Friday, July 21, 2006

Does 'the Lady' sink or swim?

The reviews are cropping up everywhere for film-this-blog-has-been-anticipating Lady in the Water, M. Night Shyamalan’s latest about apartment building superintendent Cleveland Heep’s discovery that a young woman he rescues from the complex pool is actually a character from a bedtime story who must get back to her home. Heep and the tenants work together to protect her from the creatures after her as well as get her home.

What are critics from the Christian publications saying? First up, Todd Hertz at Christianity Today says:

The wonderful message at the core of Shyamalan's tale is that everyone has a purpose. You may not know what it is or that you even have a gift, but you do. And too many of us spend our lives hiding from it or searching in vain. Lady's idea of searching for your purpose in life not only has similarities to the biblical notions of gifts and the body of Christ, but also hints at the idea that we are part of a larger world. We don't really know our part in a greater story, but we must have faith that it is there. Story says, "Man thinks he is alone in this … but you are connected."
But Hertz finds weaknesses in the film as well—primarily with how the story is told. According to Hertz, there are too many rules and specifics to the myth, the plot becomes an “exercise of literary criticism,” and the we’re-in-a-story awareness of the characters becomes heavy-handed, like (as I thought Hertz very wittily put) “The Wizard of Oz crossed with Scream.” Heh. Anyway, Hertz’s final analysis? Lady in the Water is “an enjoyable tale that, in the end, is largely unmemorable.”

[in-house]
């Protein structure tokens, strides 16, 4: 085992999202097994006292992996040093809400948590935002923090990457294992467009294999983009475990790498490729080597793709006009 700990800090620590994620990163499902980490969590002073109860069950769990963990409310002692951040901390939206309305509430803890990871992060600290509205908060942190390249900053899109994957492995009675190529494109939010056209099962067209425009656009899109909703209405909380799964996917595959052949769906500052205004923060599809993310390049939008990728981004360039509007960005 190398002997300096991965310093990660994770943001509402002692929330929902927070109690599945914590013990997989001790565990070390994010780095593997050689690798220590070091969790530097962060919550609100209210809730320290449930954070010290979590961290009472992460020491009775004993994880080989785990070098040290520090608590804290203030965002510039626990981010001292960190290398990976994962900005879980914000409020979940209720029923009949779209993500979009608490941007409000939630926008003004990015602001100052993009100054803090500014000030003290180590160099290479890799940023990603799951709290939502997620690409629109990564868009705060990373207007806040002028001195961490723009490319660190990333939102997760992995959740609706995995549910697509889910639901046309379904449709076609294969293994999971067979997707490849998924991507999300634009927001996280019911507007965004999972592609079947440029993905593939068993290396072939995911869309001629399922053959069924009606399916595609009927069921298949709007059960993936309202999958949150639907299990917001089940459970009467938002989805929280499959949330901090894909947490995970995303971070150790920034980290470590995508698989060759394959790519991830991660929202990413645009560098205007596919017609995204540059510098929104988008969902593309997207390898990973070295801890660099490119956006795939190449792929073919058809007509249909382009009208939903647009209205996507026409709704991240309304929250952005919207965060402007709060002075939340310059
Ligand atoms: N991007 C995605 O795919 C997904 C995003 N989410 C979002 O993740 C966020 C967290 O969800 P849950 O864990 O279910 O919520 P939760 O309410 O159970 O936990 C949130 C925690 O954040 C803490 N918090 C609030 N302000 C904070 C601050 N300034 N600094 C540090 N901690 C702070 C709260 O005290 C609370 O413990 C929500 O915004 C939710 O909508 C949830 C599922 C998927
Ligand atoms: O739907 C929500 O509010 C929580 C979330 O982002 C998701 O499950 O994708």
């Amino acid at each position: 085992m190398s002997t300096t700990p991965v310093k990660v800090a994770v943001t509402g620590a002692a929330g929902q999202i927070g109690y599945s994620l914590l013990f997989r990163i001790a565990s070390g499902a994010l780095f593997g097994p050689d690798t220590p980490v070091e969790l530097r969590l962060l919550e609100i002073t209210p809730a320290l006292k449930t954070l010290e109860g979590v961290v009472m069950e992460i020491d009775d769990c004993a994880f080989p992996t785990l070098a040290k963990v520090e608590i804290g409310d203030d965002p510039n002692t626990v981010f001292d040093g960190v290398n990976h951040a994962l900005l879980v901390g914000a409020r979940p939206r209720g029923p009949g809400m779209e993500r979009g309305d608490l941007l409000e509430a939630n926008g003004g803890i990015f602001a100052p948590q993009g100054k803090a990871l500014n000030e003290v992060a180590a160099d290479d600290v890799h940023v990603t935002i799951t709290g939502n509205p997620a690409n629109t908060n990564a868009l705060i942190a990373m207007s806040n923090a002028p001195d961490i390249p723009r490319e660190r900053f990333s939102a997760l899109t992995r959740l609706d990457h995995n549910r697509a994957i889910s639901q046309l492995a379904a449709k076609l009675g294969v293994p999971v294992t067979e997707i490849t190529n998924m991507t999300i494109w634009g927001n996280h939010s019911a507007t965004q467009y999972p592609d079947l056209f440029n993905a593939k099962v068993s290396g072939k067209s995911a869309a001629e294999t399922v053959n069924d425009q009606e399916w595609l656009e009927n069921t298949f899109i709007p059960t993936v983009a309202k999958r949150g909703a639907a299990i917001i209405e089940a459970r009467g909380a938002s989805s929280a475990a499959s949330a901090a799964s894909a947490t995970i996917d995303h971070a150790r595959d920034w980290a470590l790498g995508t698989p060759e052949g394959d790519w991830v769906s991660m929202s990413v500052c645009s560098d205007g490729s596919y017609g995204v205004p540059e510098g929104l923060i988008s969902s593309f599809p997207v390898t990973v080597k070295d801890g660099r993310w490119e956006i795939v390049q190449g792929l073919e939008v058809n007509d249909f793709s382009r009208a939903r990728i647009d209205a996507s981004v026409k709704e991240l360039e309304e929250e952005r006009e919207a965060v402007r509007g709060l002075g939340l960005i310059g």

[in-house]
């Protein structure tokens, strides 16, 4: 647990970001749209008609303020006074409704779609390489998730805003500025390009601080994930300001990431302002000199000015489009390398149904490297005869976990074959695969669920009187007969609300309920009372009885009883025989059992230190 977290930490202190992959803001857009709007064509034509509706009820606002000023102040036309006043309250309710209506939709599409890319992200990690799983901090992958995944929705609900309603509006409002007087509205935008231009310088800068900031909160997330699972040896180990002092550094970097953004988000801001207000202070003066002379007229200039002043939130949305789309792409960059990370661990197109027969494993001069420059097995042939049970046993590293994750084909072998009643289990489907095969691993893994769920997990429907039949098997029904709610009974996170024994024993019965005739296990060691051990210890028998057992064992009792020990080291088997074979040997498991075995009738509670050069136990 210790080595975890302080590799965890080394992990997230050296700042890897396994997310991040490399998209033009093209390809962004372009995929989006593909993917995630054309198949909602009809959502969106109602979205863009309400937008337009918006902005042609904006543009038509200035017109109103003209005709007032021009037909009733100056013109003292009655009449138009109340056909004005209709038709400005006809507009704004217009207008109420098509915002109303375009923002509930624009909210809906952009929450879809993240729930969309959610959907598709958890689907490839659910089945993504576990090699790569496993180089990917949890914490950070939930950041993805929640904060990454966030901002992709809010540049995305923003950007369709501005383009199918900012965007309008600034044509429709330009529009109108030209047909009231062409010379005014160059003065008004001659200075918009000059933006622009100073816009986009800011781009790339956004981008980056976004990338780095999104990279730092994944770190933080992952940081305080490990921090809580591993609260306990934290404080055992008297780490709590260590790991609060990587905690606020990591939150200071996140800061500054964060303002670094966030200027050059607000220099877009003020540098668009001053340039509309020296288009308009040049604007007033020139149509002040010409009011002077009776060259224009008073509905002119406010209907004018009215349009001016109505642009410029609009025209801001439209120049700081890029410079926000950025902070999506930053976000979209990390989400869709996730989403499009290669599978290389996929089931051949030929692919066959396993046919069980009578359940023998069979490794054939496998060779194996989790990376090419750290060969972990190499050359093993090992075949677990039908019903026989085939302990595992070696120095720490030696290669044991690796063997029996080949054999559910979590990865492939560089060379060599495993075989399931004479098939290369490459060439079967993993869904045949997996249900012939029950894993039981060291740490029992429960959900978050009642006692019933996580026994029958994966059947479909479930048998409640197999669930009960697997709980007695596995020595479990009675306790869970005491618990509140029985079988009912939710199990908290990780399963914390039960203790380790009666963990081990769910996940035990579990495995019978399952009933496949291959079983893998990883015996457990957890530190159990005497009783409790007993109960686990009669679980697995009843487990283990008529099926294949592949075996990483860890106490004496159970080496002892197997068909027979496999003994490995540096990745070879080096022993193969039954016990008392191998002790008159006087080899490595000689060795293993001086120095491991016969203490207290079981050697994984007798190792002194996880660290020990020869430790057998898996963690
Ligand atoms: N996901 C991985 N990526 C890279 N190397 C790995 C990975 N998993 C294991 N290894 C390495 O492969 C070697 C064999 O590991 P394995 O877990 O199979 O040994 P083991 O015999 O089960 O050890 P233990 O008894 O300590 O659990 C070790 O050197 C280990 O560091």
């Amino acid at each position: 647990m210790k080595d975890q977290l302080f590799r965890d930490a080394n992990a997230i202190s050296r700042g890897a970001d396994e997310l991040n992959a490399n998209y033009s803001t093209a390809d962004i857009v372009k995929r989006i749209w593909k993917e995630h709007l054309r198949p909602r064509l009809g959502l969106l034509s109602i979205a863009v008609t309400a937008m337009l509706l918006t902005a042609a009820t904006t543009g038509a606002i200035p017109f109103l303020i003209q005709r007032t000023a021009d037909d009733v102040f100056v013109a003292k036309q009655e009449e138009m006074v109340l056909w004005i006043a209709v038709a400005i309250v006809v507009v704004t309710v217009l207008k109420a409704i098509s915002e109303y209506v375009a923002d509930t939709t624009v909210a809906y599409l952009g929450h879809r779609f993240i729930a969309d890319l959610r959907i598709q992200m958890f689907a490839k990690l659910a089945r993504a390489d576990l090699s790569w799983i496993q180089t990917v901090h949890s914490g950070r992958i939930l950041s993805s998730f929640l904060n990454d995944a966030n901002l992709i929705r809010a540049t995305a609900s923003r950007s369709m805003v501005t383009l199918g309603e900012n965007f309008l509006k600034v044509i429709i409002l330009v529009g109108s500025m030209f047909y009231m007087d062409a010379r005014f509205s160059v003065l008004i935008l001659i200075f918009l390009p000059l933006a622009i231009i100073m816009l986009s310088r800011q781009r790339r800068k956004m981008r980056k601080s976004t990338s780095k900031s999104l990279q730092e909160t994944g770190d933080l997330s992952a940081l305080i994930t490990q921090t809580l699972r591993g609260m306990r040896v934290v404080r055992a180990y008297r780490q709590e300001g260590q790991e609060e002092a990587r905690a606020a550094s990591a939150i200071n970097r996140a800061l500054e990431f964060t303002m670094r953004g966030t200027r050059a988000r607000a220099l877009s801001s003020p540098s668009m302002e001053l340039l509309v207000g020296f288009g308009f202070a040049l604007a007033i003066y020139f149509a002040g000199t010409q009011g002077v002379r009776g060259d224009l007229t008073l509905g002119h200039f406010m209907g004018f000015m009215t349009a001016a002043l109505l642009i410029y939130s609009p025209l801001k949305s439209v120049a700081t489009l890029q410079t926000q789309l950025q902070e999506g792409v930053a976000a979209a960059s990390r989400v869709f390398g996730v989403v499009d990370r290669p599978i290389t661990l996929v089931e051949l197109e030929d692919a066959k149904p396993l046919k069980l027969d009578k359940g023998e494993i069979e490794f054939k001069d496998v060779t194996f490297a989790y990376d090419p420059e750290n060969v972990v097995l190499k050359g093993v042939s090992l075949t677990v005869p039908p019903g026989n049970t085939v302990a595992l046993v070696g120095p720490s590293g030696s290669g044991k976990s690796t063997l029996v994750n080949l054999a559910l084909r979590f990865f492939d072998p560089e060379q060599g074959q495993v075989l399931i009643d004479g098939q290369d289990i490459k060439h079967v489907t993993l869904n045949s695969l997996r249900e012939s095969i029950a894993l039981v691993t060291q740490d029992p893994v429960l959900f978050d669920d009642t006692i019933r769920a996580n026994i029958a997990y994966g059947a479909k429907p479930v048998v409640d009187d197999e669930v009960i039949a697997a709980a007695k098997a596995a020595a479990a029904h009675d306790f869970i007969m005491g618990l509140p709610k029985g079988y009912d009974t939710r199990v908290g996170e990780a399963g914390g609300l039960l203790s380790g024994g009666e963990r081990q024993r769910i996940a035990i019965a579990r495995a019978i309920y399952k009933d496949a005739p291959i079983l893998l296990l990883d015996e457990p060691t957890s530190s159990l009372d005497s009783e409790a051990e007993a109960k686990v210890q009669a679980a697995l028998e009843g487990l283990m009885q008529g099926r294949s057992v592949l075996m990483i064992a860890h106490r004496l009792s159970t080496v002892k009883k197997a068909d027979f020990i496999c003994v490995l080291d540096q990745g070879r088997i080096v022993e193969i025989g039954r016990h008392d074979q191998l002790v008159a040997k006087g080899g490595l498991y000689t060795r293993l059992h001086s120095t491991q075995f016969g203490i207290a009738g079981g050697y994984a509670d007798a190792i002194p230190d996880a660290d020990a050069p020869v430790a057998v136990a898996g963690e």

Over at Crosswalk.com, Christian Hamaker declares Lady in the Water not a typical Shyamalan splash. Hamaker sees weaknesses in the film as well—“less effective is a climatic sequence that fails to glue us to our seats the way Signs did, or offer any great surprise”—but declares:

Nevertheless, the film is often inspirational, contemplating the worth of humankind, showing how those who are emotionally deadened can be reawakened by a power beyond themselves, and demonstrating how the bonds of a loosely knit community can be strengthened in a common cause.

As with the director’s other films, Lady in the Water includes certain principles, such of the interconnectedness of all things, more commonly associated with Eastern philosophies, but Lady also echoes biblical characters and ideas: a reluctant leader is pressed into service for a greater cause, and each person discovers that they have a special purpose.

Hamaker’s bottom line? “[T]here’s wonder in this story, which appeals to our hopes and aspirations, rather than to our fears and cynicism. Although not quite on par with some of the director’s earlier work, Lady has its rewards."

That’s it for the more well-known Christian voices out there. I couldn’t find anything at
Sojourners, Relevant, OOZE or World Magazine. Hollywood Jesus has yet to post a review, but keep checking back with them.

For reviews in the mainstream secular press, hit RottenTomatoes (which includes links to and snippets from a plethora of online reviews) where the “critics tomatometer” is running at 25% (on the “rotten” end versus the “fresh” end). Me? I’m withholding all judgment until I see it. Well, that’s not true. Shyamalan is my fav filmmaker, so I guess I’m eyeing the negative reviews kind of, well, negatively, heh.

To catch up with the various teasers, trailers and TV spots go here.

(Image: Warner Bros)

1 comment:

e-Mom said...

I've enjoyed perusing your blog! Looks like we may have a few things in common. My blog is mostly directed to younger Moms, but I linked to your post on Van Gogh this week in my post on Eugene Peterson. Thanks much!

I also see you're interested in the emerging church movement. Some worthy links in that department. I'll come back to explore them more thoroughly. I don't intend to sound self-promoting, but you might be interested to read my interview with a community (home) group leader at Mars Hill Church, Seattle. Be blessed.